Wired has an incisive article looking at the science behind the ‘technology and multi-tasking are damaging the brain’ scare stories that regularly make the media.
The piece does a fantastic job of actually looking at specific studies on multi-tasking and distraction and questioning whether the ‘tech scare’ headlines are warranted given the findings.
The conclusion is neither that ‘all is well’ or that ‘we are all doomed’ but that we really have very little data – although none of it so far has given any credence to popular concerns that technology is impairing our intelligence.
The piece also hits on the crucial idea that talking of ‘technology’ or the ‘internet’ as a coherent whole is unhelpful because it has such different forms each with potentially different effects:
A solid consensus on digital multitasking is unlikely to be reached anytime soon, perhaps because the internet and technology are so broadly encompassing, and there are so many different ways we consume media. Psychological studies have seen a mix of results with different types of technology. For example, some data shows that gamers are better at absorbing and reacting to information than nongamers. In contrast, years of evidence suggest that television viewing has a negative impact on teenagers’ ability to concentrate. The question arises whether tech-savvy multitaskers could consume different types of media more than others and/or be affected in diffferent ways.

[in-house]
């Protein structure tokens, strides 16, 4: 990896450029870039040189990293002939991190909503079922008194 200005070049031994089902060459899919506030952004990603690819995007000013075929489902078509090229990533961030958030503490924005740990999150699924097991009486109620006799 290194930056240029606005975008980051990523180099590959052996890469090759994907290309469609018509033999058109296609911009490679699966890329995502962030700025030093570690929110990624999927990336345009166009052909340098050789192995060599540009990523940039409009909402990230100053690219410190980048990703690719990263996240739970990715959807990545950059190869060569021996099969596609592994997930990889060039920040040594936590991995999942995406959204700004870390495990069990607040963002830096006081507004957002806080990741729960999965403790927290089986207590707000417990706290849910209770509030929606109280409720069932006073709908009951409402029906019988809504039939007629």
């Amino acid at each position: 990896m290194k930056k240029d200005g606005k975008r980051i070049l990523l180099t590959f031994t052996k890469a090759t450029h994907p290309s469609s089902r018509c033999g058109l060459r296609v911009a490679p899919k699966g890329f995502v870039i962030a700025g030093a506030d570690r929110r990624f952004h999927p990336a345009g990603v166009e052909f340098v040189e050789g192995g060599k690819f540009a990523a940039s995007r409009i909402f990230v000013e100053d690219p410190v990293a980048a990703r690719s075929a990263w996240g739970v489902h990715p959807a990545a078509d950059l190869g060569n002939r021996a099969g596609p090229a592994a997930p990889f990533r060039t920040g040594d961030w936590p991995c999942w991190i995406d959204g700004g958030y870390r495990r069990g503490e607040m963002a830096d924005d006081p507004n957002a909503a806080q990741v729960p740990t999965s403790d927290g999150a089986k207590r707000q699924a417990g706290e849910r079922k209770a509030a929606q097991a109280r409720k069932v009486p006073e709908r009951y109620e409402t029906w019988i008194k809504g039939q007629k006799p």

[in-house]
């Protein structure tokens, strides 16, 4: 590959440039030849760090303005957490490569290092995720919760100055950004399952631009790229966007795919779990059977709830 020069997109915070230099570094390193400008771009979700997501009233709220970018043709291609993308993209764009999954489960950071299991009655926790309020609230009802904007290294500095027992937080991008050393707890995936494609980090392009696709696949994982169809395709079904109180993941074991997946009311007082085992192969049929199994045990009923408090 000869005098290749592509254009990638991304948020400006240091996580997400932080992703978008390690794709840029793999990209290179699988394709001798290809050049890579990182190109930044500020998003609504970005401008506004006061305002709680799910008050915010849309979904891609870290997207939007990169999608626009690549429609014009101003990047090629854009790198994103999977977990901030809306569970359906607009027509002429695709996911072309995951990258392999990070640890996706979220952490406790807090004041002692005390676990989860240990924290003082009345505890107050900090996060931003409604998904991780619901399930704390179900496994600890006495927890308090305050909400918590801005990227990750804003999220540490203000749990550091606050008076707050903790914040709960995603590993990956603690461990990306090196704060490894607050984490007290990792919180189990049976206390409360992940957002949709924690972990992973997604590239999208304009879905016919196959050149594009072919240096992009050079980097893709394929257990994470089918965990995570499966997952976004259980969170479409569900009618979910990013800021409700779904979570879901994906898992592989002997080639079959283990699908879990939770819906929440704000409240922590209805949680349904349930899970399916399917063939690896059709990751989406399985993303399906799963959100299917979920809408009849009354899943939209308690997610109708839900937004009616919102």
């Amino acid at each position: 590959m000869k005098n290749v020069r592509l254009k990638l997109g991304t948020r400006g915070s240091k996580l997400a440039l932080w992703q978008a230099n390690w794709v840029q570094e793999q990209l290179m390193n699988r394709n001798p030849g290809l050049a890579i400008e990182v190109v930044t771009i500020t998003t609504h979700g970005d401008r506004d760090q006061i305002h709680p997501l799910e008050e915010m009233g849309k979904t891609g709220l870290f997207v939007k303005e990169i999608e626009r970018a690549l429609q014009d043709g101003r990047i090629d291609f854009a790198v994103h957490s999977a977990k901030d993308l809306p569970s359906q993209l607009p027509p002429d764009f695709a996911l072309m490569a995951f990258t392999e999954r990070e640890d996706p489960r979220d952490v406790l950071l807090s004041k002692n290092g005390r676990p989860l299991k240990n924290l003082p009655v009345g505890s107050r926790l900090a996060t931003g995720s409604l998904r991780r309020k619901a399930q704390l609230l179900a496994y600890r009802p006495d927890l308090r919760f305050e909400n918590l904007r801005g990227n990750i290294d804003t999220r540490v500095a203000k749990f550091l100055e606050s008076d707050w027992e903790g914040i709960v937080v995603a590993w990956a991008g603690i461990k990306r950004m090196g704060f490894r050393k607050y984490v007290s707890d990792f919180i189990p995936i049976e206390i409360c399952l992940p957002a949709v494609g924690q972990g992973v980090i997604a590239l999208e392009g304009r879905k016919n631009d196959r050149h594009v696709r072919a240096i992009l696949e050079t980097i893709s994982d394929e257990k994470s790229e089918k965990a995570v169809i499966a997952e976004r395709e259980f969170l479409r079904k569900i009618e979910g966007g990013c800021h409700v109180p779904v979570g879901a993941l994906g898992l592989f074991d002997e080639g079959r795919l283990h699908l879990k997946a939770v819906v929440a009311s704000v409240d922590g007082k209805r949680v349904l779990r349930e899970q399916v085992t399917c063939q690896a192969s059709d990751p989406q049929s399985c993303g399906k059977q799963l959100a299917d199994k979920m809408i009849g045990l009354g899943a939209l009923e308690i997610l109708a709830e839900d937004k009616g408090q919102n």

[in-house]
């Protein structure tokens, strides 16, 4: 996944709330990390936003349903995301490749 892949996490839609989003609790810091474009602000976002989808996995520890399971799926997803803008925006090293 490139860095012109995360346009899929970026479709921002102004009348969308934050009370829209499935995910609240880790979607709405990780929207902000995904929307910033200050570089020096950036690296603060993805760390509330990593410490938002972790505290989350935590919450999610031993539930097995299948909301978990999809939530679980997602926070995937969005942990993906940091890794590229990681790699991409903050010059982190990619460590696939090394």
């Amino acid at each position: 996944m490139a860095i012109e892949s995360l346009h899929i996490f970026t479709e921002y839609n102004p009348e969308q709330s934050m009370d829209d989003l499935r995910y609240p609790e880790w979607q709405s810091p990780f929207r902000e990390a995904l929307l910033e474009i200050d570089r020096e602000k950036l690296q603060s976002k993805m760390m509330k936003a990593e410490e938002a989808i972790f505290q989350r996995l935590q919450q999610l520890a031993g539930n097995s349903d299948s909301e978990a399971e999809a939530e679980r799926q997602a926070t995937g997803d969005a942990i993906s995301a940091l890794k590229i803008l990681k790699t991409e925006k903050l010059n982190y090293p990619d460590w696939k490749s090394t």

A research paper authored by a group of cognitive scientists titled “Children, Wired: For Better and for Worse” (pdf) sums it up best:
“One can no more ask, ‘How is technology affecting cognitive development?’ than one can ask, ‘How is food affecting physical development?’” the researchers wrote. “As with food, the effects of technology will depend critically on what type of technology is consumed, how much of it is consumed, and for how long it is consumed.”
There are some quotes from me included, but don’t let that put you off, as it remains a lively discussion of the science behind a common 21st century talking point.
Link to Wired piece on media, technology and brain studies.